Walking through the streets of Athens, when you look up, you will see the ancient city where western philosophical thought was born. When you look in the other direction, you will discover a multicultural and mysterious neighbourhood with endless graffiti on its walls.
It’s a neighbourhood of artistic and political resistance located in the heart of Greece in Athens. Perhaps it’s one of the most marginal areas of Athens. Nevertheless, Exarcheia is a neighbourhood where many intellectuals, activists and artists live, where many anarchist and anti-fascist groups are located, and where they live in solidarity and somehow preserve their existence. The neighbourhood got its name from a businessman named Exarchos (Greek: Έξαρχος), who opened a large store there.
I looked at some of the travel blogs which I reviewed about Exarcheia, instead of following the people talkings about Exarcheia as a dangerous area, on the contrary, I went there with the excitement of wandering around the streets of Exarcheia. (?)
As I walked along the street, I saw slogans, posters and graffiti on the walls. There is a message inside all kinds of art, especially street art. You can understand this better when you see the streets of Exarcheia. This part of Exarcheia, which has graffitied about resistance, sometimes contains politic, sometimes anti-authoritarian slogans and things like that. Most of the graffiti I saw walking on the street criticized the police force, the state, capitalism, and even tourism.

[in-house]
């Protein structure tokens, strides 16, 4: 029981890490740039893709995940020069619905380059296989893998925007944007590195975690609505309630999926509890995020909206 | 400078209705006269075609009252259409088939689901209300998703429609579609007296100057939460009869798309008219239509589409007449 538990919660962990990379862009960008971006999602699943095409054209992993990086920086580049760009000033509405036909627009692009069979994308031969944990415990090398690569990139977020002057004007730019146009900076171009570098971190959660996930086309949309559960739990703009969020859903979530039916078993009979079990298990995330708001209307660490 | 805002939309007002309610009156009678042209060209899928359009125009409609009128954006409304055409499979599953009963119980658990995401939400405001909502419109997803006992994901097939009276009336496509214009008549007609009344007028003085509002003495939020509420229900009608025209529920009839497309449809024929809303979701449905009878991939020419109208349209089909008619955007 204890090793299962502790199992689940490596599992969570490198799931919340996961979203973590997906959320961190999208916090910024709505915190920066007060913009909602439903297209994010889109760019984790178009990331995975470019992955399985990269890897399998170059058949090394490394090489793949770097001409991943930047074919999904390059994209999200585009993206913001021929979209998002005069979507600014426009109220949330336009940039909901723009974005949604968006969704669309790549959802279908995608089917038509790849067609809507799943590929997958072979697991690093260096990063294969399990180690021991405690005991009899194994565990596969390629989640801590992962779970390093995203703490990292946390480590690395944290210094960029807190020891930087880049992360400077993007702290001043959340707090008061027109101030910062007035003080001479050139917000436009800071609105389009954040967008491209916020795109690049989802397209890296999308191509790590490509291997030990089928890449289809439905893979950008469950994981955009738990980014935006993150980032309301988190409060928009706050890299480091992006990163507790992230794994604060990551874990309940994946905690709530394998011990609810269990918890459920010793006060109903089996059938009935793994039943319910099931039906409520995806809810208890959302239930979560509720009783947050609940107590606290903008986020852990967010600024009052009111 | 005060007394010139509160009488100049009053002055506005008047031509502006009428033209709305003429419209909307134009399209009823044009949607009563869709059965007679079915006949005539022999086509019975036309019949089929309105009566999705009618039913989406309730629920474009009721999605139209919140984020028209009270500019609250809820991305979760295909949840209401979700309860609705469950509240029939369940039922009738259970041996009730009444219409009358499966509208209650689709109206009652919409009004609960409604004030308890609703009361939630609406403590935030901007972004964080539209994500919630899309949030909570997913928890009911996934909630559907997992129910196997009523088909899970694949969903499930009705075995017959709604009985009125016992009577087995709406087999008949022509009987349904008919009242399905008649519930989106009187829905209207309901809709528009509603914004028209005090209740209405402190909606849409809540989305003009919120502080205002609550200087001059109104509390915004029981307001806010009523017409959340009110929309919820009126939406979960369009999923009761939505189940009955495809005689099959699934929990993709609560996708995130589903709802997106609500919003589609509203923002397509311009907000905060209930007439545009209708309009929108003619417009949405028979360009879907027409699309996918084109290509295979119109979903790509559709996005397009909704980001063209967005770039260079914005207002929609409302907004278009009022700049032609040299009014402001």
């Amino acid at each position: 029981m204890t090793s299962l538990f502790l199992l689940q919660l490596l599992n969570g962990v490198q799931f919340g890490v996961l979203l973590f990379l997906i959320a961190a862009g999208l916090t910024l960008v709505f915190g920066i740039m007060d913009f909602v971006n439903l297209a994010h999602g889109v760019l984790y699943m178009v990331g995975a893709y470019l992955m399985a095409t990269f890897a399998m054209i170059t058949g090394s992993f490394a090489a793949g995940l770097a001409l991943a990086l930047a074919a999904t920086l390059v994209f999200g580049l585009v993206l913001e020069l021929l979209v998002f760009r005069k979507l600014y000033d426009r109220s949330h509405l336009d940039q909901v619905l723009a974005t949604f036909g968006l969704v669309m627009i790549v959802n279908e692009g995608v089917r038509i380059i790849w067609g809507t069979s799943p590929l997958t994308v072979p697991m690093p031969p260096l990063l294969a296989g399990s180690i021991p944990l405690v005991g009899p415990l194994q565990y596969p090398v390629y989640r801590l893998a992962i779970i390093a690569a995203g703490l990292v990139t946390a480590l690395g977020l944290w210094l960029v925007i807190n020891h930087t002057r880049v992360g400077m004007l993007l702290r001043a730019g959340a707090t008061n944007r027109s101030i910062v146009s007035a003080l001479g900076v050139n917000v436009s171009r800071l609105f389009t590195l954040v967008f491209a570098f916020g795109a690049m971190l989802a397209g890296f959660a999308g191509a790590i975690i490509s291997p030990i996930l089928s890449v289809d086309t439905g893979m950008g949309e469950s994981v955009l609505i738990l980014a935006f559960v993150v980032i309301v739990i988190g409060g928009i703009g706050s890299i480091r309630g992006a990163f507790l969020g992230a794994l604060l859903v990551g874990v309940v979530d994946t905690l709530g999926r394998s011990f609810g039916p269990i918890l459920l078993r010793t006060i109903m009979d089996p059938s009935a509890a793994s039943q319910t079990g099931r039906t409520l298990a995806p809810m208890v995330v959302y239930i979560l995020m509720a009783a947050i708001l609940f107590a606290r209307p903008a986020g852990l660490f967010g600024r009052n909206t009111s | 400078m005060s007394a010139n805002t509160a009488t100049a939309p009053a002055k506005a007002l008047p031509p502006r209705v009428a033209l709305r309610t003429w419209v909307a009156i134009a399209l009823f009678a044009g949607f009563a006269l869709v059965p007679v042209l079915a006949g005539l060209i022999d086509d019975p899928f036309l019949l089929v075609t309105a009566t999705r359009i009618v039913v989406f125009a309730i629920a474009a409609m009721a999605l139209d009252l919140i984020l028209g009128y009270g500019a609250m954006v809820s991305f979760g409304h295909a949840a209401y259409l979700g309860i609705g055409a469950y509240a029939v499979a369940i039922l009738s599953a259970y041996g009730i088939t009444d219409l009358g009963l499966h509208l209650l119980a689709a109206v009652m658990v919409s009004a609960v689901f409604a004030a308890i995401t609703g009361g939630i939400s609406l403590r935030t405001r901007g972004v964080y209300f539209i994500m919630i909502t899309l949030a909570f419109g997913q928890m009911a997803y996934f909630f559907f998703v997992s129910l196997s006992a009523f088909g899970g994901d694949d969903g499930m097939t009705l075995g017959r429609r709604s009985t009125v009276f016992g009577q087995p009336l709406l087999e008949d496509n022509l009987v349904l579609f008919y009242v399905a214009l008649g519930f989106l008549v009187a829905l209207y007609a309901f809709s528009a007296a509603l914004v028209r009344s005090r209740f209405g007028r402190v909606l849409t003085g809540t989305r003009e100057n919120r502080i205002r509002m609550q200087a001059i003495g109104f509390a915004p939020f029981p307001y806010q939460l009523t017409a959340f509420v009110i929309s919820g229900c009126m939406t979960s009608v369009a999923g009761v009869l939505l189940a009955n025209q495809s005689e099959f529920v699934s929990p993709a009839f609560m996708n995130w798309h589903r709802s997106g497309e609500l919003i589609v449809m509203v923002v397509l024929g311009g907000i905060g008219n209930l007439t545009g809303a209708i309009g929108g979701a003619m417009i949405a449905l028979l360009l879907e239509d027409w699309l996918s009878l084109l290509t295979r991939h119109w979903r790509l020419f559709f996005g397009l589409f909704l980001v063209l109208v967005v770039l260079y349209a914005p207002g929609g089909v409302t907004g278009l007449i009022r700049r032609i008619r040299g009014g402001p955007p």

Exercheia has a long history of political protests and riots. Its political history, the liberal thought which environment created in the neighbourhood and the past events have made Exarcheia even more known. The most important of these is the Polytechnic Resistance held in 1973.
On November 17, 1973, a student uprising against the far-right military dictatorship occurred at Athens Polytechnic University. Hundreds of students assembled to oppose to Dictatorship of President Georgios Papadopoulos. Students start a great anti-imperialist demonstration at the university. In the protests that lasted for three days, the students demanded the end of the military regime. Students became the symbol of resistance against the dictatorship in Greece. Even the public comes to the university to support the students. The military administration began to panic and sent tanks to the university, which the police couldn’t enter during these three days. The protestors were met with tanks and began to emerge as a place synonymous with leftist politics and anarchy.
You are my brother Alexis, είσαι ο αδερφός μου Berkin.
While I was wandering the streets of Exarcheia, a corner caught my attention: in this corner, pictures of two children from two different countries who shared the same fate. Alexis ve Berkin.
The image on the left is Alexandros Grigoropoulos, who was killed by the police in Athens on December 6, 2008, and Berkin Elvan, who was killed by the police again on June 16, 2013, during the Gezi protests in Istanbul. (?)
Fascism is universal. After Berkin was shot during the Gezi protests, these two children were commemorated together. Today, I saw the pictures of these two children side by side on the wall there. While the violence created by fascism is still encountered everywhere today, it is hopeful to be aware of the joint pain and to continue solidarity for peace.